Illustrated Aesop in a Russian Imperial binding

AESOP, PHILELPHUS and others

Les Fables d'Esope Phrygien, avec Celles de Philelphe

Publication: Heritiers de Rothe et Proft, Copenhagen, 1773.

AESOP, PHILELPHUS and others, Les Fables d’Esope Phrygien, avec Celles de Philelphe, Copenhagen, 1773.
Aesop’s fables in red morocco with the arms of the Russian Empress: a fine imperial copy of this lovely edition, illustrated with 60 engraved plates. Read More

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Our Notes & References

The Tsarina’s copy of an uncommon illustrated edition of Aesop’s fables, in red morocco with Maria Feodorovna’s gilt arms.

A lovely edition, attractively illustrated with 60 engraved plates, compiled by the “abbé de Bellegarde” and containing various texts, mostly by Aesop, Philelphus, Gabrias, and Avienus, first published in Amsterdam in 1708.

Jean-Baptiste Morvan de Bellegarde (1648-1734), a Jesuit writer and translator, enlivened his version of the Aesopian texts by adding a four-line rhyming verse at the end of each fable in italics. He also accompanied each fable with an extensive commentary and added extra Aesopian texts to give his collection of fables a comprehensive quality. He added 18 fables of the Latin poet Philelphus and 37 fables attributed to Aesop by the Roman authors Gabrias and Avienus. Thereafter follow five “Tales” of Aesop, taken from Plato’s dialogue “Protagoras,” six “Poetic fables,” with Olympian Gods as protagonists, two more “Tales,” taken from Herodotus, and one fable by a German humanist Gerbellius (c. 1485 – 1560). The edition opens with a detailed biography of Aesop by the Byzantine Greek monk and scholar Maximus Planudes (c. 1260 – c. 1305).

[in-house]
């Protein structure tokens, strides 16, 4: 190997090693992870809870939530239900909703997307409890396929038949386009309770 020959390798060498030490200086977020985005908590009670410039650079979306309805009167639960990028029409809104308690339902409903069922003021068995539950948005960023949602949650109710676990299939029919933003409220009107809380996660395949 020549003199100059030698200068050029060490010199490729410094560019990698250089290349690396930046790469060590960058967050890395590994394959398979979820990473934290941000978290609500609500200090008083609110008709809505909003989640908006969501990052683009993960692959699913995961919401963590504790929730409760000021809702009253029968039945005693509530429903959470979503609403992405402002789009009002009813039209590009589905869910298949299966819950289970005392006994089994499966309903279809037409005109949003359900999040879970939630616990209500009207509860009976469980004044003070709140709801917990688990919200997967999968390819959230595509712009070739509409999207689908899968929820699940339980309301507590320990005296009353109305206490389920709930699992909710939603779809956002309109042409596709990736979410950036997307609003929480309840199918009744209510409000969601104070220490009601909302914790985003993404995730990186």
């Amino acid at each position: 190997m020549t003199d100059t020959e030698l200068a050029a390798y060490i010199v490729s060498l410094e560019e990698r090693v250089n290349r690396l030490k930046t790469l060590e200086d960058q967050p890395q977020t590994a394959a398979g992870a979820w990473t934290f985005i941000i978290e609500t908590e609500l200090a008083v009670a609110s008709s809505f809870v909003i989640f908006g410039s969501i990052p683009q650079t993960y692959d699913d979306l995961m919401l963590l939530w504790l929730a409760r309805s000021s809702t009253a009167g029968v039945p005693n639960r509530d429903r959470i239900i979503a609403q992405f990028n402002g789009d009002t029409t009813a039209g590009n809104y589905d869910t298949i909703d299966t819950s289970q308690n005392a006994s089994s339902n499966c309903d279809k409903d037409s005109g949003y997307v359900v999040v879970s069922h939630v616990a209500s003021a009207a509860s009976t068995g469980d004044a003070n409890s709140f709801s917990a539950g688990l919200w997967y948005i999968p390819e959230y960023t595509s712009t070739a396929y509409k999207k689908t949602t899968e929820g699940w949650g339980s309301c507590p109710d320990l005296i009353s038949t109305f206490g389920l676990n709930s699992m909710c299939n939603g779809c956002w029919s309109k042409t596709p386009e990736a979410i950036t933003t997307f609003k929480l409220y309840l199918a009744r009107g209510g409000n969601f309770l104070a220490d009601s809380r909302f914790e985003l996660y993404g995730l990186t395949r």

With Russian imperial provenance: Maria Feodorovna, née Sofia-Dorothea-Augusta-Louise, Princess of Württemberg, was the second wife of Tsar Paul I (1759-1828). She was an avid book collector (among other cultural activities) and founded the first literary salon in Russia. Her main library, housed in the Pavlovsk Palace, started with 33 books gifted to Paul I by his mother Catherine the Great. Subsequently, Paul I and his wife enhanced the library on their own and with the help of agents; Maria Fedorovna also developed libraries in other palaces, such as Gatchina. Being the Dowager Empress, she continued to fill the library with both books and periodicals by subscription. By the time of her death in 1828, the total number of books in the Pavlovsk library alone reached 20,895.

This copy comes from a refined and extensive library collected by Alexander Weddell (1876-1948) and his wife Virginia (1874-1948). Alexander Weddell served as US Ambassador to Argentina (1933-39) and Spain (1939-42). His collection was recently deaccessioned by the Virginia House Museum in Richmond, Virginia.

Provenance Maria Feodorovna (arms to covers); Alexander Weddell, Richmond, Virginia (booklabel to upper pastedown).

 

Physical Description

Aesop, Fables, 1773, red morocco with Russian imperial provenance

Small 8vo. Engraved frontispiece, title with engr. vignette, engraved plate illustrating the life of Aesop, 59 engraved plates illustrating the fables, all by G.P. Busch, 478, (10) pp. ; very lightly spotted.

Binding Near contemporary red morocco, spine with raised bands, richly gilt, with green morocco label lettered in gilt, all edges gilt, marbled endpapers, green silk bookmark.

Condition

The binding just lightly spotted, otherwise in excellent condition.

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